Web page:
IntroductionI have held off upgrading my trusty old overclocked TNT2 for quite some time, waiting till a true ‘next generation’ card came along. I have been concerned about the memory bandwidth limitations on certain of the newer cards, so the choice for me boiled down to waiting for a Kyro or 3dfx Rampage, or go for the Radeon now. Patience never was my strongpoint.
I won’t go into minute detail of the feature set of this card. I’d advise heading over to Chick’s Hardware if you want the full ins-and –outs of that. The short version follows
64 Megs DDR Ram clocked at 166mhz (only the 64 Meg ViVo version is clocked at 183 apparently):
HyperZ technology. This is a bandwidth reducing set of features aimed at improving memory bandwidth through eliminating the Z buffer bottleneck. It does this in 3 ways
1 Fast Z clear.This clears the Z buffer automatically after each frame rather than flushing it by sending a load of 0000s at it.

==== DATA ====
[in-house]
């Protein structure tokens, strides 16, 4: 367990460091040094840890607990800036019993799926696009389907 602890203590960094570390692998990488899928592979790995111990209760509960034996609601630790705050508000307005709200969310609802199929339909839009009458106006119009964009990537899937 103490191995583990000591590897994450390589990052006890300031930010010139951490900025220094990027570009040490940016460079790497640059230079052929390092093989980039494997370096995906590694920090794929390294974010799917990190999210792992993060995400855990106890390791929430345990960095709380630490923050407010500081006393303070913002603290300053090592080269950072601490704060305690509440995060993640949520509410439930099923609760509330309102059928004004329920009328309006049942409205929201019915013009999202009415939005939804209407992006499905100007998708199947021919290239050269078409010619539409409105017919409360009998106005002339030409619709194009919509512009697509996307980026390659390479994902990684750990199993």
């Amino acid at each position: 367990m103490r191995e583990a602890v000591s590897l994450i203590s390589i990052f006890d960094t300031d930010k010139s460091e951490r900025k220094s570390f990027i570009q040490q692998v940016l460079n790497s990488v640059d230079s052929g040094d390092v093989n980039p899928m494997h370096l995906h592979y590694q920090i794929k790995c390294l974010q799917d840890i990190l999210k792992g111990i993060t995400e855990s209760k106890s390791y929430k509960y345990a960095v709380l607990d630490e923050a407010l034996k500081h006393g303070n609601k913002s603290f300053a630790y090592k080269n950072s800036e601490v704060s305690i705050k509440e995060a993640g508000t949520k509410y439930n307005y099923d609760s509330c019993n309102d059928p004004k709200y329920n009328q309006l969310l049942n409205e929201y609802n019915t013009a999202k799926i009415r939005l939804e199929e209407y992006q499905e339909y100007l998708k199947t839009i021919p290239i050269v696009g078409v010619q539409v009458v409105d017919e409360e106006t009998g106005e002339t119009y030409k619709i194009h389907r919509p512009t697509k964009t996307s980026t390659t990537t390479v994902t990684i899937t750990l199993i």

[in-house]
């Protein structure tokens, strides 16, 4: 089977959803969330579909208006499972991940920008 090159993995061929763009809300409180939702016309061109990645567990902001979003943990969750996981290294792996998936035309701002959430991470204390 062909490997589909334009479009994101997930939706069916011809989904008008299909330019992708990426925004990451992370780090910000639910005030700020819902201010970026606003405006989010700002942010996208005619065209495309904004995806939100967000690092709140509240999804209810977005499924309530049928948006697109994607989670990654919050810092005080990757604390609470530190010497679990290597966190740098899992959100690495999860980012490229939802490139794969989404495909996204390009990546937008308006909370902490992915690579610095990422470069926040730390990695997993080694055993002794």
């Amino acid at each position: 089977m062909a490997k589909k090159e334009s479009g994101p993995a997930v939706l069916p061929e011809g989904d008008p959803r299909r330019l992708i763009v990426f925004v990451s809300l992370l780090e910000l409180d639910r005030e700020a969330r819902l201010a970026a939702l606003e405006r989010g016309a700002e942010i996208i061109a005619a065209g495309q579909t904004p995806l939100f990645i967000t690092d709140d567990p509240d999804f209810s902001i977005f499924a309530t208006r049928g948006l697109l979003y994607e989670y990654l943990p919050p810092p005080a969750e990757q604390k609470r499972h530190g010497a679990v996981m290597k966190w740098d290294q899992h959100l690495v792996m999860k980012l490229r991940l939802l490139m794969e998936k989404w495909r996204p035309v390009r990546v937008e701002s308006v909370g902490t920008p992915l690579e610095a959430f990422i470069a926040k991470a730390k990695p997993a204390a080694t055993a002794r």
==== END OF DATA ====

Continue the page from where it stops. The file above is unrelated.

2 It works out which parts of the scene are going to be rendered before sending it to the Z buffer, rather than once it is in the buffer. This keeps the amount of data down
3 Lossless Z buffer compression. This squeezes the size of the data in the Z buffer without losing any of the data.
T&L engine, which also can do some neat tricks to help tidy up unsightlyjoints between.polys on models.
It has only two texture piplines, but each of these can do 3 passes. This compares with the Geforce 2s which have 4 pipelines but only do 2 at a pass. This setup probably puts the Radeon at a disadvantage at the moment as most current games don’t apply textures/lighmaps in this way, but future games may well use it to advantage.
Environmental bump mapping. Not used in a lot of games I’m afraid. Expendable and Evolva (with patch) are the only ones I can think of off hand that support it.